Tag Archives: ocd

about traci foust

9 Dec

“Foust writes like a possessed Lynda Barry” – D.A. Kodelenko, San Diego City Beat Magazine

Traci Foust is the Author of the newly released book Nowhere Near Normal- a Memoir of OCD (Simon and Schuster/Gallery) acclaimed by National Public Radio, the San Diego Union Tribune and Marie Claire. Her work has appeared in several journals including The Nervous Breakdown and the Southern Review.

Her recent short story, The Cruelty of Children, was nominated for a Pushcart Prize and will appear in the Fall 2011 issue Echo Ink Review and the Trey Stories Award Series.

She is currently working on her second book Love and Xanax, A cautionary collection of essays on mixing Vicodin with vodka and why dating your psychiatrist isn’t always the best way to get your own prescription pad. She lives in a place where her love of cigarettes and bacon is frowned upon.


msnbc-today show website interview by joan raymond

25 Jul

By Joan Raymond, TODAY.com contributor

When other young girls worried about boys and lip gloss, Traci Foust worried about worrying. She also worried about swallowing pencils and knives and whether she would inadvertently burn down her house, kill her family, be sent to an orphanage and then be murdered herself.

For nearly three decades, Foust has lived with a diagnosis of obsessive-compulsive disorder.

To help calm her fears, she pulled her hair, snapped her fingers after hearing the word “God,” made sure her collection of Catholic saint statues always faced north, and forced her cat to scratch her.

In her memoir, “Nowhere Near Normal” (Simon & Schuster 2011), Foust, 39, chronicles her OCD journey as a child and young adult. She talks to Today.com about what it’s like living with OCD then and now.

Q: Popular media often portrays people with OCD as simply quirky. What’s the reality?

A: The reality is that you have a hard time holding down a job; you have a hard time being with people. We’re afraid of a lot of things, and we’re irritated most of the time because of over-sensory issues. For me, it’s bright lights, noise and a lot of people.


Q: So OCD is still a struggle?

A: I don’t want anyone to get the idea that everything is sunshine and rainbows. I still have to control the OCD with therapy and medication.

Q: It’s 2011, but according to studies there’s still a huge stigma attached to mental health issues. Do you feel stigmatized?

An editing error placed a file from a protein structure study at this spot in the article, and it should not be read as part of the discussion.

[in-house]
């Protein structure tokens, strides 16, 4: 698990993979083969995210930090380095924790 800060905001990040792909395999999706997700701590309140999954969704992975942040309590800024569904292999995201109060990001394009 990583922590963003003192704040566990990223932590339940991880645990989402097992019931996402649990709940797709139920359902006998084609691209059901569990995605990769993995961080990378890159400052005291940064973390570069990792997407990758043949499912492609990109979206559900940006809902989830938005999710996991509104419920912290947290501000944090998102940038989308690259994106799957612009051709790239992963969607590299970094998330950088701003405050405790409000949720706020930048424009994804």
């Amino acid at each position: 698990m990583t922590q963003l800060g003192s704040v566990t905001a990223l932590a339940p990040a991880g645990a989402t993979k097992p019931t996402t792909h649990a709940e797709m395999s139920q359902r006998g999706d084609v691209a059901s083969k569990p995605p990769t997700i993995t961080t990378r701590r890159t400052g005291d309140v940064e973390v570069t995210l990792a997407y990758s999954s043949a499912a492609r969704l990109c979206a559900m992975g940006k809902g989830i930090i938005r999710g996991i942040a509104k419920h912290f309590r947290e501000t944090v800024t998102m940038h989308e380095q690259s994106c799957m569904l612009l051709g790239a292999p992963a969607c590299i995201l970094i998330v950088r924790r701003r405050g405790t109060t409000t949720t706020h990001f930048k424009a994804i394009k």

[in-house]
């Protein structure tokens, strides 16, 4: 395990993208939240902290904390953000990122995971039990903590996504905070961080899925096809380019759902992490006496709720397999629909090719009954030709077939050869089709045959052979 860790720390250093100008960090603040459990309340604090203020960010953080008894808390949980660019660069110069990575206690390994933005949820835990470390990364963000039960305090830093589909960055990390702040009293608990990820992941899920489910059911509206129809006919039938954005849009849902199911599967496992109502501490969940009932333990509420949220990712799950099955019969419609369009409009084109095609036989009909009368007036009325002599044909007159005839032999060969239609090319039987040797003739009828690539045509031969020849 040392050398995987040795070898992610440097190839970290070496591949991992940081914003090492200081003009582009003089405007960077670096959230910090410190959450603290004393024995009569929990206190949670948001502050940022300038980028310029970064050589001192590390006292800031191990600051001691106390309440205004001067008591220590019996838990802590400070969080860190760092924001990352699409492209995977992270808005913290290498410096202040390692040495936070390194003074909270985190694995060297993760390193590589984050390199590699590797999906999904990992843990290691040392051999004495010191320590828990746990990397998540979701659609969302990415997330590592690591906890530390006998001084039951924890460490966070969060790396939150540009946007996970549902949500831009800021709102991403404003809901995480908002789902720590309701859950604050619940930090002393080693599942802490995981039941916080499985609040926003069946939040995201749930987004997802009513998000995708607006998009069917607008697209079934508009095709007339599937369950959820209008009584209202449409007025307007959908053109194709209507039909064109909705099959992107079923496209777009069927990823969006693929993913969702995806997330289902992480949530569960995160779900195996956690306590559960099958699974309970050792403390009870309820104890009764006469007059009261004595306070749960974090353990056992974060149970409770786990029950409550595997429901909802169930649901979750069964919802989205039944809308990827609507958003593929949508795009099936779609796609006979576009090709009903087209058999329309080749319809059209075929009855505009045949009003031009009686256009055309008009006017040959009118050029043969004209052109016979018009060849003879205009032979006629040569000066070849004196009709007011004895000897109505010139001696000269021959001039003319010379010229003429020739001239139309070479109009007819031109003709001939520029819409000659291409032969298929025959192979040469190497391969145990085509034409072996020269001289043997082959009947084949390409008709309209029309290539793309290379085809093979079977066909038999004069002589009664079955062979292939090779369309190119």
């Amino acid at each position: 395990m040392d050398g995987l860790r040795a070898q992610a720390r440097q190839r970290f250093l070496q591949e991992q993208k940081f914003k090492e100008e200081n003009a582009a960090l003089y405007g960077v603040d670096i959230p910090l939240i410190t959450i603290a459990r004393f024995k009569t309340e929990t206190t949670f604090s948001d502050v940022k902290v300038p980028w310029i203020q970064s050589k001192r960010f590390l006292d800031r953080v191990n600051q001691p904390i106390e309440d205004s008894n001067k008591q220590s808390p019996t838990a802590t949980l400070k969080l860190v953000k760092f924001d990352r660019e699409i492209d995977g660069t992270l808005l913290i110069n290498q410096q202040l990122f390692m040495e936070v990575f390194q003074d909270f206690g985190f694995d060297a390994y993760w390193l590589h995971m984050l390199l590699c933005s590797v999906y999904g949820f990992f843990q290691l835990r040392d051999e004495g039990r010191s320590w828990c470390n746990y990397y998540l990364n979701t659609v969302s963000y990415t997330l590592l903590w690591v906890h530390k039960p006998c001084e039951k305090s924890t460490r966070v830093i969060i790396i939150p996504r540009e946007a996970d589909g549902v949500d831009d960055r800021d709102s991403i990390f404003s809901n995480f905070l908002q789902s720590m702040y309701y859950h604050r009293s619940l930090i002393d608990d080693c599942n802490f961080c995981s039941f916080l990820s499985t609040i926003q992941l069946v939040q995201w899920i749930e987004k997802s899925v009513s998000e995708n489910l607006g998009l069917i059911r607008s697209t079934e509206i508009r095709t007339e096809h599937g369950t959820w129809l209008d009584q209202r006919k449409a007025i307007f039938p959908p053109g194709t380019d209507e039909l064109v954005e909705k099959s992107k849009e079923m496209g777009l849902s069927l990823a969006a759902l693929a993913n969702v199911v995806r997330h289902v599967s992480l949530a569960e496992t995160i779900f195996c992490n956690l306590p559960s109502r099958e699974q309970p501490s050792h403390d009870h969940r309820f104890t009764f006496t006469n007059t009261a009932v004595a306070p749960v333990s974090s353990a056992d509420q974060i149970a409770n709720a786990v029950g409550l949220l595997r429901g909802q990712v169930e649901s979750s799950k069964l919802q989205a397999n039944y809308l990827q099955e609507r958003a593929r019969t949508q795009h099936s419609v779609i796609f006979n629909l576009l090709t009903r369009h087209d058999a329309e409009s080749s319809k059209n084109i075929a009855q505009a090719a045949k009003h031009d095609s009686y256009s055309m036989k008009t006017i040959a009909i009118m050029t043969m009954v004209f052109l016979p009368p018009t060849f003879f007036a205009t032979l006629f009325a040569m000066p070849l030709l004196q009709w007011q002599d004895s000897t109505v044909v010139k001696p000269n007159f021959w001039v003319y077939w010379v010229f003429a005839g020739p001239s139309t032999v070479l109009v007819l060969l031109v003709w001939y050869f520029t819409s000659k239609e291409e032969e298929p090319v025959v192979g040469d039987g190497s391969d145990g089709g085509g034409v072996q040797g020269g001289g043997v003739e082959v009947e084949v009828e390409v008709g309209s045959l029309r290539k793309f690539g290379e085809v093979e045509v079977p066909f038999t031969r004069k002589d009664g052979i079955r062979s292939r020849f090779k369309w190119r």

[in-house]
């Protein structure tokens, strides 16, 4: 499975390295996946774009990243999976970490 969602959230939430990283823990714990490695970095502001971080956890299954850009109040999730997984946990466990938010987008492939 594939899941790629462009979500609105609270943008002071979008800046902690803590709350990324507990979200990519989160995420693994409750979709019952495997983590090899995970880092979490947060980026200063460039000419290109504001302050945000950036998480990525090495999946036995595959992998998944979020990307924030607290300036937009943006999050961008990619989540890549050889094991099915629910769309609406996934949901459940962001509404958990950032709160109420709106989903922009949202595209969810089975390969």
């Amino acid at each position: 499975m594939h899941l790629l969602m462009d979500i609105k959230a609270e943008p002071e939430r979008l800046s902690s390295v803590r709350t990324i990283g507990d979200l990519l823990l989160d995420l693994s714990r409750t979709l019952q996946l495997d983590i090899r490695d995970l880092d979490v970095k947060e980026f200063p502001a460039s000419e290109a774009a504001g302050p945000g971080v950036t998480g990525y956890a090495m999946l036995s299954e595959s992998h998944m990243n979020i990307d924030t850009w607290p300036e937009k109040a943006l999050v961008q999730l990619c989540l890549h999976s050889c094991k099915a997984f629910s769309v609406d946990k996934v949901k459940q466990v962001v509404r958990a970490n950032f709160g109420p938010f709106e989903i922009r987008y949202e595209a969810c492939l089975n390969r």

A: Absolutely. I hear people say: “Oh my God, you’re in your thirties, you should be off your meds.” People can make you feel like a loser because of the medication, without even knowing how the drugs work. Some people think you should be able to control these (mental health) problems on your own. If someone can control what they believe is a mental health issue on their own I guarantee they don’t have a clinical diagnosis.

Q: Do you remember when you first felt, well, different?

A: I think if you ask this question to anyone with OCD, they’ll tell you the same thing: I always felt weird; I always felt something wasn’t right. I don’t even remember ever being completely relaxed or being able to have fun in the moment. There was always a continuous running dialogue of “what-ifs.”

Q: When were you diagnosed?

A: At about age 12. I was misdiagnosed as schizophrenic before that because a neurologist misunderstood me. When he asked me if I heard voices, I told him my mom and sister talked about me behind my back. He told my mom I was schizophrenic. That set off a lot of drama. About six months later my psychiatrist stepped in and said it was OCD, not schizophrenia.

Q: So that was better?

A: It felt like a relief. I was given all kinds of pamphlets to read. It comforted me that kids my age had this, too. One of the pamphlets said that teens spent 83 percent of time worried about what other people think of them. That helped. One of the things they tell you in group therapy is that nobody is looking at you. They’re worried about what people are thinking about them. That’s such a release.

Q: When did you go on medication?

A: Not until my early 20s. I was put on Buspar and Prozac, and I felt like an entirely different person. I was able to read two gigantic books without worrying about germs or worrying about worrying about germs.

Q: Do you have any advice for parents who are concerned about their kids?

A: The most important thing I can tell any parent that suspects anxiety issues is that for everything that you hear from your child there is something horrific that your child isn’t telling you because they’re embarrassed by it. Parents have to say: I feel there is more you want to me tell me, and when you’re ready, know that nothing is going to make me think you’re a bad person.

Q: What’s life like today?

A: I still have a fear of fire and I don’t go out in the sun. I still have rituals, like checking under the beds, and checking the windows.

Q: What about relationships?

A: I’ve been married three times and have two wonderful sons. I have a great boyfriend now, who understands me. Anxiety issues make you feel like you have to be in control of everything. I don’t blame my OCD for failed relationships. I blame my lack of knowledge on what a relationship was supposed to be.

Q: I’ve had people tell me that they’re glad they have a particular mental health disorder since it makes them more creative, able to see the world differently.